and screw on cap -- instead of those little squeeze tubes that
I agree with Vic. Buy the crazy glue stuff in small, "one shot" tubes.
The discount places sell them in a 6 pack for a buck or so.
I do buy epoxy in larger containers but I use a lot of it.
I have several different kinds for different stuff. It is a subtle
difference but a difference nonetheless.
The tubes of the syringe are 2+ inches long and half an inch in diameter.
You're expecting something AT THE TIP (which is the only place where
the contents of each are "exposed" to any "contaminants") to travel back
up through the dispensing nozzle and all of the "raw material"? I
could understand the portion of the material that had already "left"
it's nominal storage are in the tube(s) to begin the trip "out".
But, that would be easily purged by "wasting" some "spoiled" material
with the expectation that there would be virgin material waiting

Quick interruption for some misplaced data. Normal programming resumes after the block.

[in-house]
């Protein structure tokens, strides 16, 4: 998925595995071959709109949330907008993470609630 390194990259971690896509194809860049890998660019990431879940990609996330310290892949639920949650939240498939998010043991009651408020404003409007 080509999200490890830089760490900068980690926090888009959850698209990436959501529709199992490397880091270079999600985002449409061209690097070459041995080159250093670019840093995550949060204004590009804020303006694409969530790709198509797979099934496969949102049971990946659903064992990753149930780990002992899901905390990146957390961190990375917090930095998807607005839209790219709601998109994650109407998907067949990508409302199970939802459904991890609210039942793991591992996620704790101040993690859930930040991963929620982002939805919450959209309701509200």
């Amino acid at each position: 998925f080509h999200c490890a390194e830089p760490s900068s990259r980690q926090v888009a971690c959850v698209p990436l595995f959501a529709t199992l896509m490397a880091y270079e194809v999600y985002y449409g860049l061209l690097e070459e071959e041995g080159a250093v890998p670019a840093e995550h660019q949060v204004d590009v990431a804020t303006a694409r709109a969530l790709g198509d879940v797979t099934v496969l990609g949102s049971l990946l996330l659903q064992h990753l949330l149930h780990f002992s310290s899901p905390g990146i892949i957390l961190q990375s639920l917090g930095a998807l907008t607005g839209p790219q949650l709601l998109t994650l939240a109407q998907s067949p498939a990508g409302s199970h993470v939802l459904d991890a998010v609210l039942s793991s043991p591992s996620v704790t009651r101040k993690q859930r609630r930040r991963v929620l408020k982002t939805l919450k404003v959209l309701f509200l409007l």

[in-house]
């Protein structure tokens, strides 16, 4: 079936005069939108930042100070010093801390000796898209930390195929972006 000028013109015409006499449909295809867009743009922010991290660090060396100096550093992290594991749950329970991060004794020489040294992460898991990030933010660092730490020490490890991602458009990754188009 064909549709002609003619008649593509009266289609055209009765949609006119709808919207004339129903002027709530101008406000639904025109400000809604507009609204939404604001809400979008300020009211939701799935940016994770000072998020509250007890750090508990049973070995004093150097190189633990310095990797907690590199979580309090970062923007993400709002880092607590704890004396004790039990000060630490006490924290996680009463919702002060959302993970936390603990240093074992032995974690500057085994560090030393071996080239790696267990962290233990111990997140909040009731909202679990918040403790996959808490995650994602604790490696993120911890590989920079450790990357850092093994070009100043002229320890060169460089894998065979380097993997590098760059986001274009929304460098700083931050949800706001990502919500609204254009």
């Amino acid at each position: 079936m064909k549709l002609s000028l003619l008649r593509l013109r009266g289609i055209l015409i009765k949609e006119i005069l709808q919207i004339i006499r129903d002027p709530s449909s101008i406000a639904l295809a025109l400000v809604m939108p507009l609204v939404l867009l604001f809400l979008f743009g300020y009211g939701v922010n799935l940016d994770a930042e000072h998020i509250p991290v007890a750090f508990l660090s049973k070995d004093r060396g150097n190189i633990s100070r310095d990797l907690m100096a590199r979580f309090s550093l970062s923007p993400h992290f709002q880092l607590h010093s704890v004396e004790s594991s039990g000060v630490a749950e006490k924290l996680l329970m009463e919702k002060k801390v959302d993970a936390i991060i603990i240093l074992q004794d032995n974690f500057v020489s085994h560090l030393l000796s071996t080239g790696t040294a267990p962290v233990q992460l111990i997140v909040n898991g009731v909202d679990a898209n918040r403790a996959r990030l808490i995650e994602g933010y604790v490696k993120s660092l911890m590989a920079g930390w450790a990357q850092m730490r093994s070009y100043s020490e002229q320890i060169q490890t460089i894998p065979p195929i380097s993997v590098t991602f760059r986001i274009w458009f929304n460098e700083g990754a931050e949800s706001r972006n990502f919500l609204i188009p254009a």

"behind it". This nearly full ("almost unopened") unit was shot
through and through!
I have another unopened one that I will be watching carefully to see
if this is just a brand that I need to avoid in the future (it has
proven to be very good, otherwise)
I keep my epoxies and Gorilla Glue in the door rack of our kitchen's
freezer compartment. It takes very little time to warm them up enough to
use them. I've had a pair of tubes of electrically conductive epoxy
(expensive stuff that) in there for at least ten years and it's "good as
new" when I need to use a little bit.
i must admit that my 5-minute epoxy for plastics in a syringe is
dripping out of hte syringe, and I didn't notice, and now I have to
clean it up. I stopped it by pointing the opening up.
But other plastic siamese syringes have lasted for years. While some
have hardened after a couple years.